The hangboard (aka fingerboard) is a popular training tool for climbers, as it addresses the weakest link to the rock–the fingers. Unfortunately, this simple training tool can be misused (or overused) and lead to finger tendon and elbow injuries. You can best avoid this outcome by utilizing a fingerboard as just one part of a good training program, not the cornerstone. While the large holds of a fingerboard offer an ideal platform for pull-up and lock-off exercises, the focus of this article is use of the board to train the forearm muscles.
The genius of a good fingerboard, like the NEXGEN2 shown below, is the multitude of finger positions and grips that it enables you to train. This is especially useful if you are unable to regularly boulder or climb on an indoor wall. If you lack a nearby climbing area or gym, you should consider installing fingerboard to train on a few days per week.
Pyramid training simulates the way your forearm muscles might work in climbing a medium-length route. One run through the Fingerboard Training Pyramid involves seven hangs on the same pair of holds. After a brief rest, you will perform another pyramid cycle on a different set of hold. Continuing in this interval training fashion you can work all the primary grip positions over the course of seven to fifteen total sets.
Here is a good training protocal for developing local forearm endurance.
1. As with all finger training exercises, it’s vital that you engage in a progress warm-up of light exercise, stretching, and then moderate climbing or a few sets of hangs and pull-ups.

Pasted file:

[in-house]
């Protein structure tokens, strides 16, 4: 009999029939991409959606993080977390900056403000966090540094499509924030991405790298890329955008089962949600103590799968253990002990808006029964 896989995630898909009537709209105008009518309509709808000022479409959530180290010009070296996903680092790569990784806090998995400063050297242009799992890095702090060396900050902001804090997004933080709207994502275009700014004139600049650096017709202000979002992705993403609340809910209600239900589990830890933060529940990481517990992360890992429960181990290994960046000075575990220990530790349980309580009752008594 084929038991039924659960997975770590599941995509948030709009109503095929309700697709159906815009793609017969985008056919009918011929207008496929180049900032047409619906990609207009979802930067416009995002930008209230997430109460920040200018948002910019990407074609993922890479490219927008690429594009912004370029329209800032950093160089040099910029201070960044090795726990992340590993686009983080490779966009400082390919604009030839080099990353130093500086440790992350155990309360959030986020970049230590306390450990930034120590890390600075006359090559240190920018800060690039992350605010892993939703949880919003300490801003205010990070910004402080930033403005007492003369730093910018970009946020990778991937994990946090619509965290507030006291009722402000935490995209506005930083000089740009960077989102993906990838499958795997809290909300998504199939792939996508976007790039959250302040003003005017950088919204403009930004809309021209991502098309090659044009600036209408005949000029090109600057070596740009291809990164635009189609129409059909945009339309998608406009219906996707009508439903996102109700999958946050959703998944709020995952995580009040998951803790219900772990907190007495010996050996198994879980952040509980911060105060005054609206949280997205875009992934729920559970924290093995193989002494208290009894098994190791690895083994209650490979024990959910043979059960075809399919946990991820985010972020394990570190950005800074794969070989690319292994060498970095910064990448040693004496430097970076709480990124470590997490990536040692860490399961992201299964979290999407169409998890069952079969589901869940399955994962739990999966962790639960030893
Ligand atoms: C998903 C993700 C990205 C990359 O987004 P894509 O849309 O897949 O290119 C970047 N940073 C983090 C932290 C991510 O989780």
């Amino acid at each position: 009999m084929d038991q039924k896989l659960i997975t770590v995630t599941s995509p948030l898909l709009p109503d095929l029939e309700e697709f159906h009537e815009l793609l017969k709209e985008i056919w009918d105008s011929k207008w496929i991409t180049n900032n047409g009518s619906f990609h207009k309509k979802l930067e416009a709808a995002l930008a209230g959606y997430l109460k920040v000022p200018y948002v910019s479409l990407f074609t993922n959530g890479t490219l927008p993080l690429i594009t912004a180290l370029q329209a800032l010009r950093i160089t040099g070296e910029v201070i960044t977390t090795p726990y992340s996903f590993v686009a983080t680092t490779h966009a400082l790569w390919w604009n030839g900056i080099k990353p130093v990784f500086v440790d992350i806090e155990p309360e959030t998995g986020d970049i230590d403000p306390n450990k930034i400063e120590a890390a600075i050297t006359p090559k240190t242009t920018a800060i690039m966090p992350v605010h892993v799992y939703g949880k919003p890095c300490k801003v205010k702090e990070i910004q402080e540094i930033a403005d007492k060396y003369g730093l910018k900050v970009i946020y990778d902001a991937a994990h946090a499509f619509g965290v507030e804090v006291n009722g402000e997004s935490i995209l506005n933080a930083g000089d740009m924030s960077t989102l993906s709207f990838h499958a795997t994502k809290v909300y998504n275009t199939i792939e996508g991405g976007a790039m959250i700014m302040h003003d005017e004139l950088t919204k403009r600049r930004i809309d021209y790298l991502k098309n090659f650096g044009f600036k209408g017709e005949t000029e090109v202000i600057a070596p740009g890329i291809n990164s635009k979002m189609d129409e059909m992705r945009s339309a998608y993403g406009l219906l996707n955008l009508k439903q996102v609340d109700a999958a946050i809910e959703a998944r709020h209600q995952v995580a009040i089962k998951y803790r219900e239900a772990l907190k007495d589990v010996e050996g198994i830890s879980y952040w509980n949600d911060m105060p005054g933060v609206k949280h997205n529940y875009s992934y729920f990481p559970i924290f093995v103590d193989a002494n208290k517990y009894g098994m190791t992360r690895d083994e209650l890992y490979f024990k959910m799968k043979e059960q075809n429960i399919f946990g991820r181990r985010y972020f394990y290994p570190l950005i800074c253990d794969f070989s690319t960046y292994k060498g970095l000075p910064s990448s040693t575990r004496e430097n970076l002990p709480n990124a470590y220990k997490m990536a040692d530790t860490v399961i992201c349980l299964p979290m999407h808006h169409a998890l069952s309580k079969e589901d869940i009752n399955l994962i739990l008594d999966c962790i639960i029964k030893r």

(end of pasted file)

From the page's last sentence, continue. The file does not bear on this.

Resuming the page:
2. Begin your pyramid training by targeting your weakest grip position. For many people this will be the sloper or pinch grip.
3. Follow the pyramid exactly with only a five-second rest between each hang. It’s best to subvocalize a slow count of one, one-thousand; two, one-thousand and so on. The first full pyramid will take just under one and one-half minutes.
4. Take a one-minute rest before performing another pyramid cycle on a different set of holds.
5. Repeat this cycle for a total of seven to fifteen total sets. Work a different grip position with each set; however, do stick to a single grip for each pass through the pyramid cycle.
6. Safety note: Consider taping your middle fingers with the A2 method. Terminate your pyramid training early if you feel any pain in your tendons or joints.
NICROS is proud to bring back the popular NEXGEN hangboard, originally released in 1998, and now fully revised and updated for this 2008 release! Perhaps the best training board ever designed, the NEXGEN2 has an amazing variety of features and a sweet differential texture that your fingers will love. The board will work all your grip positions with small- and medium-sized pockets, crimps, slopers, and pinch holds, plus two killer zero-tex pull-up jugs! NEXGEN2 is the next best thing to having a climbing wall (see how the Moving Hangs exercise below can simulate climbing–ideal for people with no space for a home wall).
Whether you need a hangboard for a warming-up before climbing, doing pull-ups and hypergravity training, or cranking out a full-on training-for-climbing workout, the new NEXGEN2 cannot be beat–we challenge you to find another hangboard with more useable features suitable for training!
Copyright 2008 Eric J. Hörst. All rights reserved.